Backpacker Sarah Ward chats leeches, monsoon weather, chilli for breakfast and clubbing in Mumbai - and everything else than happened on her Indian gap year adventure!
Meeting the locals
An Indian man once made me better with acupuncture. I had gone out in Hampi but I had a headache and was feeling nauseaous. He stopped me on the street and, even though he didn't know me, told me I didn't look well and bought me a coconut drink. Then he did the acupuncture on my hands. I felt so much better afterwards, and he was so supportive - it just made my day.
I went couch-surfing in Bangalore. Our host was awesome - he was really involved in the couch surfing community, and when I arrived he held a welcome party with a group of couch surfers and hosts. Then, he became a bit of a personal guide of the city. It was such a great experience.
I went clubbing in Mumbai with some of the students there. It was a surreal experience because we travelled to the club on a rickshaw and passed so much poverty on the streets. But when we got to the club it was just a club like anywhere else - the two extremes were really apparent.
I would definitely recommend the Taj Mahal. It’s so iconic, and large, and so perfect and symmetrical – and it’s quiet. It made a big impression. It’s a nice escape from the chaos. You can do it in a day trip from Delhi.
Weird & Wonderful
Riding on trains is a totally different experience in India. People hang out of the windows and doors, the wind in their hair. Some people travel on the roof, just like Slumdog Millionaire. Riding a train is such a social thing to do – people sit in carriages, facing each other on a three person bench. Passengers share food and talk instead of reading books to pass the time – even on eight or 10 hour journeys. It’s all about communicating and meeting people.
I experienced a massive reverse culture shock when I got back to the UK. I remember walking into a supermarket and being blown away by the amount of choice, it was crazy. Everything was so unnatural, packaged – nothing is fresh. Clothes, restaurants, opportunities - there was just so much choice everywhere, it was really overwhelming.
I ate deep fried green chilli for breakfast most days. It comes with fried bread and a cool mint yoghurt sauce. I really liked it – it certainly gets you going!
The Indians love their chai. You can buy it from street vendors who sell it in little cups, or at bus stops and even through the windows of trains. The flavour changes depending on where you are – sometimes it might be really gingery, other times is might taste of cardamom, or have more sugar or less sugar. I was in heaven because I adore tea!
Food on Indian trains is incredible. You can buy fresh home-cooked food on every journey – the sellers just hop on and off at various stops. I once ate a fresh salsa dish, made from tomato, onion and coriander – served in a paper cone. When I bought it, the seller cut open a lime and squeezed the juices over right then and there. That’s how fresh the food is – not a packaged sandwich in sight.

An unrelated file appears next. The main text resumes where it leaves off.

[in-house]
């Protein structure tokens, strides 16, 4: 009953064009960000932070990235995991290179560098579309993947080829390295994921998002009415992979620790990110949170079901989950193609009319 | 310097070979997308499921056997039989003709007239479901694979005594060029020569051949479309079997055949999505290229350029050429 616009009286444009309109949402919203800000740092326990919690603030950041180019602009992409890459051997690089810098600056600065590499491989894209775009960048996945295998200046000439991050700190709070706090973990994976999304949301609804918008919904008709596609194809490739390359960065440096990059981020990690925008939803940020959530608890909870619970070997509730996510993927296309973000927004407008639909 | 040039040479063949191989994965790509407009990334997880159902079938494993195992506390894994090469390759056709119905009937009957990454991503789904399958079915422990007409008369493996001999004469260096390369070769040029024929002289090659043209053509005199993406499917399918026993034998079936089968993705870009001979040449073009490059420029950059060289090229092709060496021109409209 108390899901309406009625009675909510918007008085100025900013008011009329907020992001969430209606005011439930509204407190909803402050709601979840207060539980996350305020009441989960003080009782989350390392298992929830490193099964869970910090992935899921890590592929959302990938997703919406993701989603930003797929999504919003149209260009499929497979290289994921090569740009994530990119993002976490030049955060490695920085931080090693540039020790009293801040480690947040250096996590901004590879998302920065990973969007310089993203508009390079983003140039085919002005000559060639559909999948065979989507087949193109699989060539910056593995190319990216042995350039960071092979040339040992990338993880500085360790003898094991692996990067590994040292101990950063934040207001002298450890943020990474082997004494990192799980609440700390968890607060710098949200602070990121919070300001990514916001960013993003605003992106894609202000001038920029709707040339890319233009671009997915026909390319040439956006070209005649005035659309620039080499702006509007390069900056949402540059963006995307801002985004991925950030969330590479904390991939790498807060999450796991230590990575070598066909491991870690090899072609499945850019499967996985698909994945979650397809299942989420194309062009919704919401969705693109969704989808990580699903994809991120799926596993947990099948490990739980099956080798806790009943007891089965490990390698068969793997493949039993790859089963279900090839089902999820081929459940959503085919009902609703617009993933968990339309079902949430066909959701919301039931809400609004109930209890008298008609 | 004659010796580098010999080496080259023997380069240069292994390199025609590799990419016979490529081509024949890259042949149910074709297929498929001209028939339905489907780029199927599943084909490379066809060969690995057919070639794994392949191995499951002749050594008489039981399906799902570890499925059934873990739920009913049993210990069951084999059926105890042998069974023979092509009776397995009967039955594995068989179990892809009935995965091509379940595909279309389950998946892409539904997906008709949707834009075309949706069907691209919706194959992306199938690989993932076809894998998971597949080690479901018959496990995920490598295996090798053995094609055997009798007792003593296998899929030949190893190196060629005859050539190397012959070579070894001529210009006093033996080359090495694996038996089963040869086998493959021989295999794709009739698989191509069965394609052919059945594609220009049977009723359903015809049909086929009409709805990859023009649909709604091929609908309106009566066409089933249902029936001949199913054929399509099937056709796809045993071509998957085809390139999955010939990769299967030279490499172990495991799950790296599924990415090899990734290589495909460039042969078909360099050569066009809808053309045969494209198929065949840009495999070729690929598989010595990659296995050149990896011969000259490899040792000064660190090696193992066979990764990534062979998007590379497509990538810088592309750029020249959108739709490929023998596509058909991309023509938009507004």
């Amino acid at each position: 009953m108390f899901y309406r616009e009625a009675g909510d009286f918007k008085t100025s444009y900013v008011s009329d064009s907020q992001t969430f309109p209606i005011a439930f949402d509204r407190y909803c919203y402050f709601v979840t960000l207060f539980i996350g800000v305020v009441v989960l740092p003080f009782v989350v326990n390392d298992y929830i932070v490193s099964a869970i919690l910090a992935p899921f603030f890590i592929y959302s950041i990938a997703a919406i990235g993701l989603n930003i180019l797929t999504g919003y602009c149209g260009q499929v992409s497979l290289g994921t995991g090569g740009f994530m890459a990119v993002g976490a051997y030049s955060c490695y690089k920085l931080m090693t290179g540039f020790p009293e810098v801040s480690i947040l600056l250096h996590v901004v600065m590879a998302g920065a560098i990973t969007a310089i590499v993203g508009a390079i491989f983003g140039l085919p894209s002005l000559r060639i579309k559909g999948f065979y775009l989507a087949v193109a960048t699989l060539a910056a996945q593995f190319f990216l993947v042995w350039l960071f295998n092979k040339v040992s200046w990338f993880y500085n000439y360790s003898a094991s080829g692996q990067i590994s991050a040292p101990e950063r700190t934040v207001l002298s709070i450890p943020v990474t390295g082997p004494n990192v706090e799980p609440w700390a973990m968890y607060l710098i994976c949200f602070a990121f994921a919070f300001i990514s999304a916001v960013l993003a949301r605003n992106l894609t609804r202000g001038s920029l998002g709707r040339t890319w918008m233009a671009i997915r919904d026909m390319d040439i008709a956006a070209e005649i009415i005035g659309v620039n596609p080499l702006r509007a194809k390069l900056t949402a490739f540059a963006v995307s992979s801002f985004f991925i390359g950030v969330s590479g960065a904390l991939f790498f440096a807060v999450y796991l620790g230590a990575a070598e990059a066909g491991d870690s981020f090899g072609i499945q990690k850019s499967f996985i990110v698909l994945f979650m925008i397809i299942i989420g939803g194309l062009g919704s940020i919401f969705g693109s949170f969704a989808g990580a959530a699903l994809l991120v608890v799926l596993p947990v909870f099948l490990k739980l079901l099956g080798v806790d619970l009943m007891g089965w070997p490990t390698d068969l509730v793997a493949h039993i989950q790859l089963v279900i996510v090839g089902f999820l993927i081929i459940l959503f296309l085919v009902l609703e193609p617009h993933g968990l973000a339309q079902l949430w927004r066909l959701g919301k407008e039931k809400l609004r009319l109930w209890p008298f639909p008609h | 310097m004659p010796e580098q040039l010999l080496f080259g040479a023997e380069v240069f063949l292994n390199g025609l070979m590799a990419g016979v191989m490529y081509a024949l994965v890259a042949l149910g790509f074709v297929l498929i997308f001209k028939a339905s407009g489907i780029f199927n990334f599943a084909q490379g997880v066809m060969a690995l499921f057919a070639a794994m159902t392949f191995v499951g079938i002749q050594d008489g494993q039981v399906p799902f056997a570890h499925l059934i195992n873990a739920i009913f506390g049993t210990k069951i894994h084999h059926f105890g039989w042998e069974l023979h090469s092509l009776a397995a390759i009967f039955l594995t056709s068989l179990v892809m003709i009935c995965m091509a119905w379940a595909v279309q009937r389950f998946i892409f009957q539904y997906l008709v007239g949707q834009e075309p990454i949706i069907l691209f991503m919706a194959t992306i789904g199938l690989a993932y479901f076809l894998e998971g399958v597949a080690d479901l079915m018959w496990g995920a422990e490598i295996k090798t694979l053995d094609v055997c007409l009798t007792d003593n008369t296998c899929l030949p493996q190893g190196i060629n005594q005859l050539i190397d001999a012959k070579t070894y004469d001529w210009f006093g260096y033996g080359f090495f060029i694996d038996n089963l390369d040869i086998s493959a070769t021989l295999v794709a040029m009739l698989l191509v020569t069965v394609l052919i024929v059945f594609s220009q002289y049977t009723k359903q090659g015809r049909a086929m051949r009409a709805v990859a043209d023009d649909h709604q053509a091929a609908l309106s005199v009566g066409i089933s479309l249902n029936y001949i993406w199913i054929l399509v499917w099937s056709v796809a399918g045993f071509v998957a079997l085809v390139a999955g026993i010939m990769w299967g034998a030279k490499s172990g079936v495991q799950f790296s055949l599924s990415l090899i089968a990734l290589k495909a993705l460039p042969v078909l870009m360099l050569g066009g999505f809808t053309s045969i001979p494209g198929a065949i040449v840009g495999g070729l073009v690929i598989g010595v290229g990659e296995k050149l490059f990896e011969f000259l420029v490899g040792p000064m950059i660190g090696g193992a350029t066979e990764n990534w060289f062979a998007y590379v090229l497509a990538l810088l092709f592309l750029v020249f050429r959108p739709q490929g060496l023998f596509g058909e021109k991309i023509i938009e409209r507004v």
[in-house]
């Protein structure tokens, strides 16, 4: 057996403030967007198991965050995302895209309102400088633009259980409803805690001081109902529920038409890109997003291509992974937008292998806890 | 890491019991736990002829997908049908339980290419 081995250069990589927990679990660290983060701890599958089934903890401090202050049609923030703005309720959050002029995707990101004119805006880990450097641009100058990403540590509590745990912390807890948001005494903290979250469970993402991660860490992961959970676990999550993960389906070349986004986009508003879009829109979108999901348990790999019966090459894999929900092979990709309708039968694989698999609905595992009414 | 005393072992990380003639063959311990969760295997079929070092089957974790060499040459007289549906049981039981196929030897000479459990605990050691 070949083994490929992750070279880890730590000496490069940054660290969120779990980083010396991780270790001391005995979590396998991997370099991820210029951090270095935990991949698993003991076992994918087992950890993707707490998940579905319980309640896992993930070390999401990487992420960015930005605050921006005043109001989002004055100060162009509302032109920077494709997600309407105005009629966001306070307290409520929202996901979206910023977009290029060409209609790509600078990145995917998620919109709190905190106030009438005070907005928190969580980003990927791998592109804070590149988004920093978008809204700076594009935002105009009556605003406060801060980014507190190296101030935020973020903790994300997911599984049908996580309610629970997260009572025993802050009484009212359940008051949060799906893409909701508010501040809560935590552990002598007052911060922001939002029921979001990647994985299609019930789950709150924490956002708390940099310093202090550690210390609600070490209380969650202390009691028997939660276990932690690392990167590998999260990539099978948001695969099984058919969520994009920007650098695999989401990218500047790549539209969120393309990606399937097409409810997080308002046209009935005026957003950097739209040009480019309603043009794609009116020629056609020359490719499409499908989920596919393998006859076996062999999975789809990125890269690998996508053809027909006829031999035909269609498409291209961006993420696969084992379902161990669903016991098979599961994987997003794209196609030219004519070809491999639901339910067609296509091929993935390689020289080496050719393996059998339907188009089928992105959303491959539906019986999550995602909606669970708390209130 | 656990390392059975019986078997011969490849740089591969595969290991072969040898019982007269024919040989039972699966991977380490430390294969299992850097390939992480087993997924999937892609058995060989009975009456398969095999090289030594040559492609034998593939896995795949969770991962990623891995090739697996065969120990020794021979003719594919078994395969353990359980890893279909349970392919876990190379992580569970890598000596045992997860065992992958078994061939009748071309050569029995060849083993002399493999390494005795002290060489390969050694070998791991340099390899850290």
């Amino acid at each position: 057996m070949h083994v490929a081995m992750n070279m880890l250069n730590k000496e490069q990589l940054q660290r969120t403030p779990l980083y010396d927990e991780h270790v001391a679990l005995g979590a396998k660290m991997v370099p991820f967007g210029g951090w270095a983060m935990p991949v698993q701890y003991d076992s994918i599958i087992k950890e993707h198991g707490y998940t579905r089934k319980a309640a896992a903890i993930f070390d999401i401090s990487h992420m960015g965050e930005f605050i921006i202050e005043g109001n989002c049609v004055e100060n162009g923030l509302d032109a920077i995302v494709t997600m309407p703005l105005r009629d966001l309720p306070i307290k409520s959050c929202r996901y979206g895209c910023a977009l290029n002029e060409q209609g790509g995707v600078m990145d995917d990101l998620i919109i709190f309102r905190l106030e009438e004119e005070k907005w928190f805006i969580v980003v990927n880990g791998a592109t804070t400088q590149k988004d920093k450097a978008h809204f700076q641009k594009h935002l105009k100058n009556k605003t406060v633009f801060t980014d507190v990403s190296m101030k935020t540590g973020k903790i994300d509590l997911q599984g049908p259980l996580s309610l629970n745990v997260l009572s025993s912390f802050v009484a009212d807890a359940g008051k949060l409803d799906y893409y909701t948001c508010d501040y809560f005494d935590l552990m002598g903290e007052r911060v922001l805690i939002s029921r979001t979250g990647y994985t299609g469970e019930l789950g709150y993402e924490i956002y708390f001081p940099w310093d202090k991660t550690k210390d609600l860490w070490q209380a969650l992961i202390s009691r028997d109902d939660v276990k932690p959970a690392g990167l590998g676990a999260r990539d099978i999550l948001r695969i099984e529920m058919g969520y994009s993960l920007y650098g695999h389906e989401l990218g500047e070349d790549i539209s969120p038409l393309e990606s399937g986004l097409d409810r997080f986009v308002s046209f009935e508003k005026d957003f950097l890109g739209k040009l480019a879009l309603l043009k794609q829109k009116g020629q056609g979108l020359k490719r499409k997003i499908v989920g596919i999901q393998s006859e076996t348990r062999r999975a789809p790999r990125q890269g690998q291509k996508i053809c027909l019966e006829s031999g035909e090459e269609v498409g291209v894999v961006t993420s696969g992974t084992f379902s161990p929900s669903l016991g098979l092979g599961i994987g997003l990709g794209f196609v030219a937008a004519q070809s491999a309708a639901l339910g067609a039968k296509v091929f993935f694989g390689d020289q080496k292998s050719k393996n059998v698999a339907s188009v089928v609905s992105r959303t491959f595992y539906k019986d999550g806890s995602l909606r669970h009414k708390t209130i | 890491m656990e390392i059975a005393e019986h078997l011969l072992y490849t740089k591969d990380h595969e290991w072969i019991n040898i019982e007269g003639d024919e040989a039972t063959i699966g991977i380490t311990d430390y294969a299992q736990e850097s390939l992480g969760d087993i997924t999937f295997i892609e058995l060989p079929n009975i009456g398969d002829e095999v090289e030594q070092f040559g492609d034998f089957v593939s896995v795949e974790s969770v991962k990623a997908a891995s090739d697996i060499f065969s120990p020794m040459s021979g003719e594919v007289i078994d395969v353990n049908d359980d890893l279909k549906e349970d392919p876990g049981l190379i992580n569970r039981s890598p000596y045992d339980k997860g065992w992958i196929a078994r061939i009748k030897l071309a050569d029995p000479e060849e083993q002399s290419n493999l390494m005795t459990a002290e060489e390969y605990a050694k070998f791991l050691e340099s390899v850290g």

The best restaurants are the ones where you don’t have to order anything. When you sit down they just put a silver tray in front of you, with lots of little bowls, and then waiters come and keep filling up the bowls with all kinds of different delicious curries. Someone else brings round bowls of nann bread and chapattis. Once you’re full, don’t finish the food in the bowl, because people always fill the empty ones. You could keep going for hours if you wanted!
Things going wrong
Once, I vomited in front of a big family photo. I was feeling really ill and just happened to be on the street next to them – it was really embarrassing. I got sick all of the time in India – although I loved the food, it was quite a cultural shock to my digestive system. Plus - it’s hot weather, you’re de-hydrated, and eating heavy spicy meals, so you’re bound to get ill at some point. It really difficult to be ill when you’re travelling alone because you feel really lonely and every little task, like just going out to buy a bottle of water, feels like a challenge. So you learn to be really honest with people, especially if you’re sharing a room with someone in a hostel.
I walked through a wet forest whilst covered in leeches. The leeches were there because it was so damp – it wasn’t painful, just really gross. They fill themselves up and then fall off, but they put a thinning agent in your blood so you drip blood everywhere.
Things going right
It was the best of times and the worst of times - that's what we used to say, because things in India are always good and bad at the same time. The same hike with the leeches was like that. The monsson had carried on for three weeks longer than it should have done so it rained the whole time through our three week hike. We had a constant battle with the weather – and being wet walking in wet socks and wet shoes, in wet vegetation and wet clothes. At the same time, we had this amazing scenery to look at - mountains and wild elephants - and it was a complete contradiction of being really glum but having a great group of people around you, and feeling like you were really accomplishing something.
Sarah travelled in India through two organisations. The first, Study India, was a University Programme which lasted for three weeks and included cultural training and a volunteer placement.
The second, the Rani project, was a graduate programme for un-employed young people – to enhance their employability skills. It lasted for six months - which was split into community volunteering, environment volunteering, and a self development period.
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